The new research, from Pixmania, an electronics retailer in Europe, contends Nerdic has become the shared language of Europe, allowing people to communicate across borders, and as evidence it marches out the fact that the language added 100 new words last year. That's three times the number of new English words added into the Oxford English Dictionary.
"It should be its own language to make it proper," says Stuart Miles, editor of Pocket-lint.co.uk, a consumer technology site. He argues that technology has revolutionized the way people talk and that Nerdic is the outcome of that revolution. "When I was young, if you didn't understand a word and asked someone about it, a grownup would say, 'look it up in the dictionary.' Now you can't do that."
Miles helped Pixmania by putting together a list of hip and happening Nerdic words.
Take RickRoll, for instance. That's the verb used to describe one of the latest practical jokes circulating the web. It occurs when someone sends you a great sounding link but instead you are intentionally misdirected to a video of "Never Gonna Give You Up," by the 1980s one-hit wonder Rick Astley.
There's also egosurfing, another verb, and something that is highly embarrassing to be caught doing. It's the act of surfing the web to find - you guessed it - your very own name.
Miles also points to some super techy words. There's Wimax, the name for supersized Wi-Fi networks. And there's femtocell, the name for the mini, in-home mobile phone masts due to become popular in the next few years.
Pixmania says it has applied to Britain's Foreign and Commonwealth Office to have Nerdic recognized as an official language on the basis that it is spoken by 750,000 Europeans, to say nothing of all the others around the world.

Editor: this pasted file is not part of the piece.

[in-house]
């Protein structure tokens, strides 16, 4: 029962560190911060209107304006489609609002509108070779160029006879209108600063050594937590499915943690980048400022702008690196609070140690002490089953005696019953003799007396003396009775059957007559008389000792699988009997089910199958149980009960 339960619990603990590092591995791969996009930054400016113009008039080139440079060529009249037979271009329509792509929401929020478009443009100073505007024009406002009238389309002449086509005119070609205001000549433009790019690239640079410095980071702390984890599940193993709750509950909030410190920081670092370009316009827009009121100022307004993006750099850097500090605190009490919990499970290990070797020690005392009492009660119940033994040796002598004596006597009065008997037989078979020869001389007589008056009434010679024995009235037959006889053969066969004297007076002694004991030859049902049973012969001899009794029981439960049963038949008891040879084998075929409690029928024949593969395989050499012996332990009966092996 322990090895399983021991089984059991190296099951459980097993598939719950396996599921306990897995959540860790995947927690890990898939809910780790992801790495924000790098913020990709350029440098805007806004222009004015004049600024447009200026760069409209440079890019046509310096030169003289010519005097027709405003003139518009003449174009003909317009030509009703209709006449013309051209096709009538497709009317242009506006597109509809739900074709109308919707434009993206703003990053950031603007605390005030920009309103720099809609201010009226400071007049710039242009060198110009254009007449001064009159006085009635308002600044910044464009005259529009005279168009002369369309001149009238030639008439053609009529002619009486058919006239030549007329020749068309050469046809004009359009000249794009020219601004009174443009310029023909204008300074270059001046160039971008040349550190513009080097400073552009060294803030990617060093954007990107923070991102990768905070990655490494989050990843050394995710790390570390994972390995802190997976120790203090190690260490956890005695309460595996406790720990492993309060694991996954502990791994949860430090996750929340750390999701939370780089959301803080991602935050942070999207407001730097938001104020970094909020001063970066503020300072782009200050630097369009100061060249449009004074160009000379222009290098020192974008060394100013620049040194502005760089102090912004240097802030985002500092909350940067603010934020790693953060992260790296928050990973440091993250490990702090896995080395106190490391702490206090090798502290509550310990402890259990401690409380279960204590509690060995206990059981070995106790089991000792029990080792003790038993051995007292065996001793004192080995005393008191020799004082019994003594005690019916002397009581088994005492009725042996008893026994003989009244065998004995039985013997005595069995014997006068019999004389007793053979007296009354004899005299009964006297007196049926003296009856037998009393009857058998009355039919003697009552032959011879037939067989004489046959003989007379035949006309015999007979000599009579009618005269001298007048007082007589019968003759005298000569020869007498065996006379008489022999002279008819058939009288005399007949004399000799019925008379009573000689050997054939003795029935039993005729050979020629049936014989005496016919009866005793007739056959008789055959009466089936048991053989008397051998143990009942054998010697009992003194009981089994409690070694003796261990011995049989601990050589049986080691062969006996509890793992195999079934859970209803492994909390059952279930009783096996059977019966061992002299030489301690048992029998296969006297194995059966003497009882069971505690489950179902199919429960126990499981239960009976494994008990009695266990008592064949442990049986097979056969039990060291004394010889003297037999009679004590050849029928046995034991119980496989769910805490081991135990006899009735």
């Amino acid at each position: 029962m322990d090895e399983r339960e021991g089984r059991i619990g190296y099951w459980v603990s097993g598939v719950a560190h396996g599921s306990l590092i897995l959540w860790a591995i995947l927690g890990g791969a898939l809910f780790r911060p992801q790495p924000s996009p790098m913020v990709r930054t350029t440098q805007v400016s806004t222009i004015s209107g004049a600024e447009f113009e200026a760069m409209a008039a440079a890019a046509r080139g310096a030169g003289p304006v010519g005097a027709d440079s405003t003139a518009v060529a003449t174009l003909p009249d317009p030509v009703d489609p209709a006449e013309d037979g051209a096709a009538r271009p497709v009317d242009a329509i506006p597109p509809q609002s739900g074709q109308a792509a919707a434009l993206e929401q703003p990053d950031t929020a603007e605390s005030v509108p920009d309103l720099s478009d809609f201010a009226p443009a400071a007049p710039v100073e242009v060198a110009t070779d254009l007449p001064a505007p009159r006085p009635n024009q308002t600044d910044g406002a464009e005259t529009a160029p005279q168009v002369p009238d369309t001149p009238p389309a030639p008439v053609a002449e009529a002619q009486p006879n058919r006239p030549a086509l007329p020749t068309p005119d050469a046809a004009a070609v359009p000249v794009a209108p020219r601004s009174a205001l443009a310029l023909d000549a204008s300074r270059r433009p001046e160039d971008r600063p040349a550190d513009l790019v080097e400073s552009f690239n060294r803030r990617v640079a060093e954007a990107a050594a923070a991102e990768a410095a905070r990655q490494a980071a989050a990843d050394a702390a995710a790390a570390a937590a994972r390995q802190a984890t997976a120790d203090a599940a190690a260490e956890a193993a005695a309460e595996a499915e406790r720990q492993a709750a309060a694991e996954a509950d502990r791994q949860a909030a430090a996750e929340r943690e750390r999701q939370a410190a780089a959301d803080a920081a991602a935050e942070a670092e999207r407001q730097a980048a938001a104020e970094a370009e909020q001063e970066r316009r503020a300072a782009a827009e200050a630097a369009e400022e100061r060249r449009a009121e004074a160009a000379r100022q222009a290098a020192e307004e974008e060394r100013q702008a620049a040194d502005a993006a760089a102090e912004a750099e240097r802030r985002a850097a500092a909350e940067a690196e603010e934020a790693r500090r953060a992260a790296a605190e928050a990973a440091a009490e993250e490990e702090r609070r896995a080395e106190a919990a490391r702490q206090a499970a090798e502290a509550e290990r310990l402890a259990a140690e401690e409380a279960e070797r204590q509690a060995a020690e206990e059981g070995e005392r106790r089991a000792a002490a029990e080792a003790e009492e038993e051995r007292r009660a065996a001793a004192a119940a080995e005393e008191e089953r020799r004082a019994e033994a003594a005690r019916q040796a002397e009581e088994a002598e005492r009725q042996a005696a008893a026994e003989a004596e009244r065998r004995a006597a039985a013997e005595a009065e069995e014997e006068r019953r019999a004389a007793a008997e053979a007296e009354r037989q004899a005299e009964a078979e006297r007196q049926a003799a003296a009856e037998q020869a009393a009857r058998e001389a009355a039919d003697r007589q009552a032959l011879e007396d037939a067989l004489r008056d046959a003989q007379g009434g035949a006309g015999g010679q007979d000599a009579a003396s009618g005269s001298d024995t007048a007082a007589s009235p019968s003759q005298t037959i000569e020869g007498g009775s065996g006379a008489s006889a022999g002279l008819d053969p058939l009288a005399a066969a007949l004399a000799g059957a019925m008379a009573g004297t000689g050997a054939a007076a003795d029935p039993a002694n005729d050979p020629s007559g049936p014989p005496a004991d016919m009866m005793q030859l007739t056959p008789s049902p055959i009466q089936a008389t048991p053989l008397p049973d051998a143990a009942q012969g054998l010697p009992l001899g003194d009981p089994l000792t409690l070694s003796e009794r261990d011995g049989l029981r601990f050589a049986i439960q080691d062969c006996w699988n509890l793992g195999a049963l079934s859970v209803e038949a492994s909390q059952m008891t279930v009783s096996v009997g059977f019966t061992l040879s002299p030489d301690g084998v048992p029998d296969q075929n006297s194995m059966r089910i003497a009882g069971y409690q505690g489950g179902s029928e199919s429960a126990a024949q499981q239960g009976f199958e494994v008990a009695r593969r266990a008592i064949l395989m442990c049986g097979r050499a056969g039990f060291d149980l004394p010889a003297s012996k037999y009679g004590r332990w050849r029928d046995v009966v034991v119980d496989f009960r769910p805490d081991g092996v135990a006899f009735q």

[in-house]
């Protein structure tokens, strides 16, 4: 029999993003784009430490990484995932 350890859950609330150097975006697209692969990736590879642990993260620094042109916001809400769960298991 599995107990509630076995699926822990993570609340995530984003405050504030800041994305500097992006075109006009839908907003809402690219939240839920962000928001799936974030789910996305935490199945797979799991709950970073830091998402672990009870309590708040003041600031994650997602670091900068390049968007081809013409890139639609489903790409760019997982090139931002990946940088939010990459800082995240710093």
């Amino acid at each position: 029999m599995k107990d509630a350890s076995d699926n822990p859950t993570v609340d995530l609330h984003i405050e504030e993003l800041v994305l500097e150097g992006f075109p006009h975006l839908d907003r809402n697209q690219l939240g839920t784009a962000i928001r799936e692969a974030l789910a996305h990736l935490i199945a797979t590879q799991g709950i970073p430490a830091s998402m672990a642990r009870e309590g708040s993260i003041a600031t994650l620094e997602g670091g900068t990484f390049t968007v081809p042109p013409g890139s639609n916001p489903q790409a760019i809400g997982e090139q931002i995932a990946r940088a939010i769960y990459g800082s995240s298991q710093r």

Here the question logically rises. Is Pixmania really serious, or is this just a prank to grab headlines? The latter seems to be the case.
For one thing, the press office for the Foreign and Commonwealth Office has yet to uncover anyone in their organization that has heard about this application.
Secondly, the chances of Nerdic succeeding in becoming a second language look slim. Pixmania may be having fun with the idea, but serious language people are not amused.
"Basically tech speak is just a variant of English," says David Crystal, honorary professor of linguistics at Britain's University of Bangor and the author of an upcoming book on texting called "Txtng: The Gr8 Db8."
He says that in order to make it a new language, you would need thousands and thousands of new words and, importantly, new grammar. "That's the critical thing." Crystal notes that Nerdic has none to speak of.
Colleen Cotter, lecturer in the linguistics department at Queen Mary, University of London, agrees, noting that, as fun and clever as it is, Nerdic really amounts to a lot of new words. It is more reminiscent of a pidgin form of a language.
In fact, Nerdic is going to have to work hard to live up to another language popular with techies, Klingon, the language of the Klingon people in the television series "Star Trek."
This language came complete with vocabulary and grammar. "Klingon is a real language. Nerdic is just a wannabe when you compare it with Klingon," says Cotter.